2)      The Users: No LMS can survive for long if the students and teachers don’t log in and perform the expected tasks, or at least some tasks. The end users have different expectations than the decision makers; they want flexibility, access from their preferred devices and an intuitive user interface.

3)      The technological development: Innovation in one area triggers innovation in other areas, and the end users expectations grow at the same rate, making it necessary for providers to keep up.

We do know quite a lot about the extent of the use of LMS in Norway, but not that much about the effects. In distance education the LMS is probably indispensable. The LMS is where the students find their learning resources, hand-in their assignments and communicate with teachers and peers. We don’t know how much they use other resources, like social media, but a report published by NTNU states that remote students tend to not communicate with their peers to any great extent. In another report NTNU has demonstrated that LMS is indeed used mostly for administrative purposes, and only secondary for learning related activity, though this report is mainly describing campus education. It seems there is no doubt anymore; internet is here to stay. It also seems likely that the LMS is here to stay, in one form or another. In 2011, Phil Hill wrote about the LMS market:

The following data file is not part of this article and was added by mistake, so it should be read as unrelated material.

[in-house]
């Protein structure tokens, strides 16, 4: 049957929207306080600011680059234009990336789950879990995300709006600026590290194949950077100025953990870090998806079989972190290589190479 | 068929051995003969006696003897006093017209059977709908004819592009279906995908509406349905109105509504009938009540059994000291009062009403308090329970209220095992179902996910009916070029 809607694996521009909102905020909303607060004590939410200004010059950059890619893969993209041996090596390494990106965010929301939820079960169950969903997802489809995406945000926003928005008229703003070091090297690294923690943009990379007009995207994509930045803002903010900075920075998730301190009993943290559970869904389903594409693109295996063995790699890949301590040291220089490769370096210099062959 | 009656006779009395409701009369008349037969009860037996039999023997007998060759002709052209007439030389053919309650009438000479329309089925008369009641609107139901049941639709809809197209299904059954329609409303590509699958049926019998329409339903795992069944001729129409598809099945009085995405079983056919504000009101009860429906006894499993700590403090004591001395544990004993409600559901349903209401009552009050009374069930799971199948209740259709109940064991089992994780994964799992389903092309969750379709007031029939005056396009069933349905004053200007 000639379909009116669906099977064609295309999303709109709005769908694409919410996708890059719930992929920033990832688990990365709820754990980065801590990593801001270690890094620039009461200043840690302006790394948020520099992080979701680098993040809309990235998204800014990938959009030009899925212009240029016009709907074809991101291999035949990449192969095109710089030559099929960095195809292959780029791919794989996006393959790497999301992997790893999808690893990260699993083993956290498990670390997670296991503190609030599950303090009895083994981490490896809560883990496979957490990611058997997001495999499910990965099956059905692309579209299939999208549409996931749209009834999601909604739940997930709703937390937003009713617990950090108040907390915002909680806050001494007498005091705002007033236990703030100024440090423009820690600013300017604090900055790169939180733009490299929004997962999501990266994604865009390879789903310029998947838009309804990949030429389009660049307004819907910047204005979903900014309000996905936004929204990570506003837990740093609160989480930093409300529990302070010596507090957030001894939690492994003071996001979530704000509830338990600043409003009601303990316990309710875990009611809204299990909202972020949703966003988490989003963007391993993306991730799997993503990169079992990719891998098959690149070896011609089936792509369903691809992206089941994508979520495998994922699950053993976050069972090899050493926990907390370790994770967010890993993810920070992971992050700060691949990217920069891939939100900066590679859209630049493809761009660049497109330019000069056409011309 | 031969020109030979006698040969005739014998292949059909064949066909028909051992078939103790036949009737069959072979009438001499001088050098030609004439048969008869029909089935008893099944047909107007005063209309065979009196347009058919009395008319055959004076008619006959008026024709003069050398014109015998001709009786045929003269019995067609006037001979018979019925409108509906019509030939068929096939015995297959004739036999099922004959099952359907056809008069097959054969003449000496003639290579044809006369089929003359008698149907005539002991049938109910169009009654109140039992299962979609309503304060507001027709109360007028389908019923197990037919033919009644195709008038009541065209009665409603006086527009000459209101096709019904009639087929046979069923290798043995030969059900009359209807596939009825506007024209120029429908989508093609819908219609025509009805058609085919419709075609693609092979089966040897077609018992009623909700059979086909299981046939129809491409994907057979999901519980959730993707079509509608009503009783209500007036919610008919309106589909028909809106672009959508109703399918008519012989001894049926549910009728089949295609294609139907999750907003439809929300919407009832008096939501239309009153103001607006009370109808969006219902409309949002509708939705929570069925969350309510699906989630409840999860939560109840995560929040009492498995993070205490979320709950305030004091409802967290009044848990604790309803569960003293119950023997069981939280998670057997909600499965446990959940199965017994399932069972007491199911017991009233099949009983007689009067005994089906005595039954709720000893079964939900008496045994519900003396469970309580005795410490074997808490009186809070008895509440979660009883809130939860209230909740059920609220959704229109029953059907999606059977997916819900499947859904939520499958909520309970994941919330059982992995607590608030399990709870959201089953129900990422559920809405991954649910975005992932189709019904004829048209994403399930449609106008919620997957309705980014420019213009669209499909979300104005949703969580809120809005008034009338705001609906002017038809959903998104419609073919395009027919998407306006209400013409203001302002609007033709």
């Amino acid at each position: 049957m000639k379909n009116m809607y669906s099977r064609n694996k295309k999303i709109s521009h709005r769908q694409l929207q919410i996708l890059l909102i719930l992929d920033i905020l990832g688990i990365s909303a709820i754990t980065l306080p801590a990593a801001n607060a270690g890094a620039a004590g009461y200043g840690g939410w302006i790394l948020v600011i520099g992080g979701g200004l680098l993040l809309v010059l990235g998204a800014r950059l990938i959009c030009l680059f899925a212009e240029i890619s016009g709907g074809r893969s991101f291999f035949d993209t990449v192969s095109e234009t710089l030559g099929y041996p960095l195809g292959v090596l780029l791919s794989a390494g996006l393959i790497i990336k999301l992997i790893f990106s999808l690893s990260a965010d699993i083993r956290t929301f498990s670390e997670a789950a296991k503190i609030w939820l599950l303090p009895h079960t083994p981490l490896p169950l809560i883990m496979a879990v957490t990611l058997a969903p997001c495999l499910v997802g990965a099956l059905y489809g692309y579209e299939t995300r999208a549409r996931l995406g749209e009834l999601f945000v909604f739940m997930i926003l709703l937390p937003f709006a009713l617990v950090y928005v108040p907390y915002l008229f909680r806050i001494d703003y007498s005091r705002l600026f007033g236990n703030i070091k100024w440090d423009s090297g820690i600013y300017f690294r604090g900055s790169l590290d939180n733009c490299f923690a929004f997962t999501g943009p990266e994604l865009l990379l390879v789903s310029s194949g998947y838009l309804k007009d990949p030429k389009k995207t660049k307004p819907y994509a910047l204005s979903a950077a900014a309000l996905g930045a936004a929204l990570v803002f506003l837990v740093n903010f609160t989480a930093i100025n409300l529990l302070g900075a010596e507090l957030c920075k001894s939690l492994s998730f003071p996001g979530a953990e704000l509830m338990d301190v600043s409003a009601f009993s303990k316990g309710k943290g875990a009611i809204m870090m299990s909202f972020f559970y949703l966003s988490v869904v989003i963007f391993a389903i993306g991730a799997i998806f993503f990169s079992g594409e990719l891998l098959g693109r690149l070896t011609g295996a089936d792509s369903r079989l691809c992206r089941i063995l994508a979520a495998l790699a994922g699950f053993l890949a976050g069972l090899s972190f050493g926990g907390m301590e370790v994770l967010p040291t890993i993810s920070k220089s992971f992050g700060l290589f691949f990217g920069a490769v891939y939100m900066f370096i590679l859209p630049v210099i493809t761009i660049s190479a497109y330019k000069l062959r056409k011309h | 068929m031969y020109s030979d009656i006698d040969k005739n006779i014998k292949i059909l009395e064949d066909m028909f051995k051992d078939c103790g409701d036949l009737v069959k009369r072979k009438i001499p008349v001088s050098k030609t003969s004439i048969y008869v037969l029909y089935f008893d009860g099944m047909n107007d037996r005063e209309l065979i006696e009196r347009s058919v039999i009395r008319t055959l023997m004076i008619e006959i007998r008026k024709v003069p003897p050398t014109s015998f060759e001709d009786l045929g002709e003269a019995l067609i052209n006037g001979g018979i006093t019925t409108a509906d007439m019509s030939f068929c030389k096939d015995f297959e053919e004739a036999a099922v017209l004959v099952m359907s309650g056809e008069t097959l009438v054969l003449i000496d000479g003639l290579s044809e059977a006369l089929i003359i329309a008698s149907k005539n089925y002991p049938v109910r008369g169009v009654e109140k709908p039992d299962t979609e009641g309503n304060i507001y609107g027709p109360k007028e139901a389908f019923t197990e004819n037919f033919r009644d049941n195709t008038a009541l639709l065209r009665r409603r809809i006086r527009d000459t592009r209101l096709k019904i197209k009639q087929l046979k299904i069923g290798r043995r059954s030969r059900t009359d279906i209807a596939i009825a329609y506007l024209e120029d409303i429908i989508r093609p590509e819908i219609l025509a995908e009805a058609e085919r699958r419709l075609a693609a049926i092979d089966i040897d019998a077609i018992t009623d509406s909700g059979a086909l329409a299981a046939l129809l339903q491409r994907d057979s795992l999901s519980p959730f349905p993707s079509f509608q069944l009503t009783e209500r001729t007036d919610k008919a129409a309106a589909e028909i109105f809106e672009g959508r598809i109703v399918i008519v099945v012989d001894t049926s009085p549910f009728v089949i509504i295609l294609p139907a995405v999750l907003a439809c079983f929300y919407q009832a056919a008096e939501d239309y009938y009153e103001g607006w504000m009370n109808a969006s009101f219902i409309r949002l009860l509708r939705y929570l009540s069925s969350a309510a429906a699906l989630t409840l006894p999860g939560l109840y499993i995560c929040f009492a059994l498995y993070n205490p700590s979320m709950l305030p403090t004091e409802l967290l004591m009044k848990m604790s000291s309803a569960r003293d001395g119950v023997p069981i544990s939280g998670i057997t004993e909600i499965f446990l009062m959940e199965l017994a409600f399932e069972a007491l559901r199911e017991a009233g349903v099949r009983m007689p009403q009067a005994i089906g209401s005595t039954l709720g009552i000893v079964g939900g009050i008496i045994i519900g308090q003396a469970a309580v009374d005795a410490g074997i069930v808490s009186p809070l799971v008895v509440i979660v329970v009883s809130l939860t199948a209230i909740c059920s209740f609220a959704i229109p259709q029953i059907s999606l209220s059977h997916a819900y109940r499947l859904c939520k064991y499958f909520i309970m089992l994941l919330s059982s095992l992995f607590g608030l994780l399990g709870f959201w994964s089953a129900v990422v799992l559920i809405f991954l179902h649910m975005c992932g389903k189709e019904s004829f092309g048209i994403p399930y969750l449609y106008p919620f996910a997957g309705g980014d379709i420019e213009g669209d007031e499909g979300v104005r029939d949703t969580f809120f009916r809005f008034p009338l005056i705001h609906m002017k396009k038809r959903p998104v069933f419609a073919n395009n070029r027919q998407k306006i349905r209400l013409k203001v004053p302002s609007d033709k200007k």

This new market that is emerging will look quite different from the market we have seen for the past 6-8 years, and we should no longer view this as an evolving market. But instead view it as a market being disrupted with new competitors and new dynamics.”